When did you begin dancing?

I started ballet at seven. A family friend recommended my older sister try it, so naturally, Mum took me along as well.

What made you want to pursue ballet as a career?

I remember watching The Nutcracker on video and replaying the pas de deux, the dance for The Sugar Plum Fairy, over and over; the music definitely is a strong influence. My training has included classical ballet, jazz, tap, contemporary and character dance. As I continued with dance, I fell in love with ballet. I learned more about the art and gained a greater understanding and appreciation of it.

Describe the moment you joined the Royal New Zealand Ballet?

It was such a surprise. I was in my graduating year at the Australian Ballet School and the previous RNZB director, Ethan Stiefel, watched some rehearsals for our graduate performance. A few weeks later the company asked if I'd go to New Zealand to fill in for injured dancers in the show, Giselle. Of course I accepted and two weeks later, just after finishing my final ballet exams, I was in New Zealand, quickly learning the routines just days before the premiere.

Where has dance taken you?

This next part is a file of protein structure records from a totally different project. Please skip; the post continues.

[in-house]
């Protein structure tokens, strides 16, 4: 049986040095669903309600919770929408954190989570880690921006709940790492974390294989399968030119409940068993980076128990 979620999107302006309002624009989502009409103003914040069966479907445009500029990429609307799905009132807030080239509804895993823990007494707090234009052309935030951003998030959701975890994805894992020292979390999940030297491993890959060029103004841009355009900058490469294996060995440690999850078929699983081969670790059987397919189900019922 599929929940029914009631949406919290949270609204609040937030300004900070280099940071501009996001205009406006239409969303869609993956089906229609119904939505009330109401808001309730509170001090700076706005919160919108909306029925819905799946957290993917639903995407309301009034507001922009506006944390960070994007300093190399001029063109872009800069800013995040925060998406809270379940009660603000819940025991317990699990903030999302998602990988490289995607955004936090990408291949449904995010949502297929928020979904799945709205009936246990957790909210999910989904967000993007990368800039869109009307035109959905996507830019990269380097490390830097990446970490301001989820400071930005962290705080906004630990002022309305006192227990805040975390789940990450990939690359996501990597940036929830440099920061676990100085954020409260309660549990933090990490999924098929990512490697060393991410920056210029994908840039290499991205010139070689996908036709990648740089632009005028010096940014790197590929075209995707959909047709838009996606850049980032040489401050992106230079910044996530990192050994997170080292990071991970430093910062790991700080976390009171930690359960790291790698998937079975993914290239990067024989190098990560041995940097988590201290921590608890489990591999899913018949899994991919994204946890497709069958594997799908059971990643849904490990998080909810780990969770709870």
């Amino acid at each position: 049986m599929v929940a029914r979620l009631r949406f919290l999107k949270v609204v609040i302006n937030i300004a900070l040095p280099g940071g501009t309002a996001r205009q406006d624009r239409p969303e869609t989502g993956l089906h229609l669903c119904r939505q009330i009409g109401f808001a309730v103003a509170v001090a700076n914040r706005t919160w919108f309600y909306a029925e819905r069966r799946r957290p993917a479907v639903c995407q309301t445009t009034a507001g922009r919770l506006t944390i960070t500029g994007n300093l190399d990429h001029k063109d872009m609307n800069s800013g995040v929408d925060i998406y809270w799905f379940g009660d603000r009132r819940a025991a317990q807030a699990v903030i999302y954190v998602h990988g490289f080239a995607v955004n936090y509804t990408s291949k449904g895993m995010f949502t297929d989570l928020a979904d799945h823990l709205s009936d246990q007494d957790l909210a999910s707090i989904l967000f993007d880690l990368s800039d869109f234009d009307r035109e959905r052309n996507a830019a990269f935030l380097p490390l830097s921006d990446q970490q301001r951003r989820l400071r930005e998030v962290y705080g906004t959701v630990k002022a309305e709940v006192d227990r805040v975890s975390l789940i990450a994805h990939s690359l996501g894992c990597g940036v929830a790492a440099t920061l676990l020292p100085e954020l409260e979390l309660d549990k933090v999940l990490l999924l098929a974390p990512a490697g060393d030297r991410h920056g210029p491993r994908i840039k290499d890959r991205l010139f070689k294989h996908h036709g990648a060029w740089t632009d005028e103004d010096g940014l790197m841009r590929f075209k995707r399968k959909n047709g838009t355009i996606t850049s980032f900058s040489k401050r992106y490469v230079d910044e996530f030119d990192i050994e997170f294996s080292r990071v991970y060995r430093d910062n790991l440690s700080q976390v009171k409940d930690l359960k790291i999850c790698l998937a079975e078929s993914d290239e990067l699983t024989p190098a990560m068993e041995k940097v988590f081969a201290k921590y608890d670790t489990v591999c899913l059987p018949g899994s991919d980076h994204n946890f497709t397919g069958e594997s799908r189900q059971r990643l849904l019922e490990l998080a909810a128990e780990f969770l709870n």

In the four years I’ve been with the company I've travelled to China, America, the UK, Italy and Hong Kong.

How did you land the role of Juliet? QA INP

It was completely unexpected. I found out when artistic director and choreographer, Francesco Ventriglia, gave me a gift before a show earlier this year: a beautiful copy of the book of Romeo and Juliet. Shakespeare's work is a masterpiece and combined with Prokofiev's score; it’s a dancer’s dream. I’m looking forward to delve into character and enjoy this wonderful opportunity.

What does a typical day involve for you?

Ballet warm up class starts at 9.30am, followed by three blocks of rehearsals. We have an hour for lunch and finish at 6pm. Dancing six days a week is demanding on the body. Some days you have aches and pains in your muscles and joints and the thought of dancing around on your toes all day seems impossible. For dancers, our biggest fear is injury because our bodies are our instrument. Having danced from such a young age, I’ve built up the strength to deal with the workload, though. I like when there is a story to follow because I’m focussed on portraying a character which distracts from how tiring the piece may be.

What do you love most about ballet?

It feels so natural to dance and it's been my normal for so long. I love moving and being inspired by the music and responding through movement.

The world premiere of Romeo and Juliet begins in Wellington on August 16. It tours the country before closing in Napier, September 24. See rnzb.org.nz for further show dates and locations.

Reported by Monica Tischler for our AA Directions Winter 2017 issue

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